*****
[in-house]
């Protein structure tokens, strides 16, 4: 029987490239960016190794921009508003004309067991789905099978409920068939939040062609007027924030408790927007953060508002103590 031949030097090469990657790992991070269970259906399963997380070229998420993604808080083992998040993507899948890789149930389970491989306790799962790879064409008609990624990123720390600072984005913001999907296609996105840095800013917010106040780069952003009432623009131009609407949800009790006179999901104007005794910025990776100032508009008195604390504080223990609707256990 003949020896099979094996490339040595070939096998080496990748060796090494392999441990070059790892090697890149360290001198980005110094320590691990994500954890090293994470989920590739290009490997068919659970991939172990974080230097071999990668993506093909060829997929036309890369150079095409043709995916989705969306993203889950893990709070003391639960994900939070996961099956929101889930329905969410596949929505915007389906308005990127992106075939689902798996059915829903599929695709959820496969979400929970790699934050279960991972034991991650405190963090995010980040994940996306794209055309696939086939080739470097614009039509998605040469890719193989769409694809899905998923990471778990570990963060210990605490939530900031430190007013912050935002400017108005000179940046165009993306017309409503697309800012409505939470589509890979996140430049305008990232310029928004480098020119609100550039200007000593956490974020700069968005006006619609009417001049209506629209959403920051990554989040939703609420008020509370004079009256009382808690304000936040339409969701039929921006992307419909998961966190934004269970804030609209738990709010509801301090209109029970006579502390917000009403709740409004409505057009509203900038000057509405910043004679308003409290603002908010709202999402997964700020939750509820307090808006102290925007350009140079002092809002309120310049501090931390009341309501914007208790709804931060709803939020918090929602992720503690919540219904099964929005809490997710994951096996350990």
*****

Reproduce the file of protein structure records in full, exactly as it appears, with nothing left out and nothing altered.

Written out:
[in-house]
């Protein structure tokens, strides 16, 4: 029987490239960016190794921009508003004309067991789905099978409920068939939040062609007027924030408790927007953060508002103590 031949030097090469990657790992991070269970259906399963997380070229998420993604808080083992998040993507899948890789149930389970491989306790799962790879064409008609990624990123720390600072984005913001999907296609996105840095800013917010106040780069952003009432623009131009609407949800009790006179999901104007005794910025990776100032508009008195604390504080223990609707256990 003949020896099979094996490339040595070939096998080496990748060796090494392999441990070059790892090697890149360290001198980005110094320590691990994500954890090293994470989920590739290009490997068919659970991939172990974080230097071999990668993506093909060829997929036309890369150079095409043709995916989705969306993203889950893990709070003391639960994900939070996961099956929101889930329905969410596949929505915007389906308005990127992106075939689902798996059915829903599929695709959820496969979400929970790699934050279960991972034991991650405190963090995010980040994940996306794209055309696939086939080739470097614009039509998605040469890719193989769409694809899905998923990471778990570990963060210990605490939530900031430190007013912050935002400017108005000179940046165009993306017309409503697309800012409505939470589509890979996140430049305008990232310029928004480098020119609100550039200007000593956490974020700069968005006006619609009417001049209506629209959403920051990554989040939703609420008020509370004079009256009382808690304000936040339409969701039929921006992307419909998961966190934004269970804030609209738990709010509801301090209109029970006579502390917000009403709740409004409505057009509203900038000057509405910043004679308003409290603002908010709202999402997964700020939750509820307090808006102290925007350009140079002092809002309120310049501090931390009341309501914007208790709804931060709803939020918090929602992720503690919540219904099964929005809490997710994951096996350990």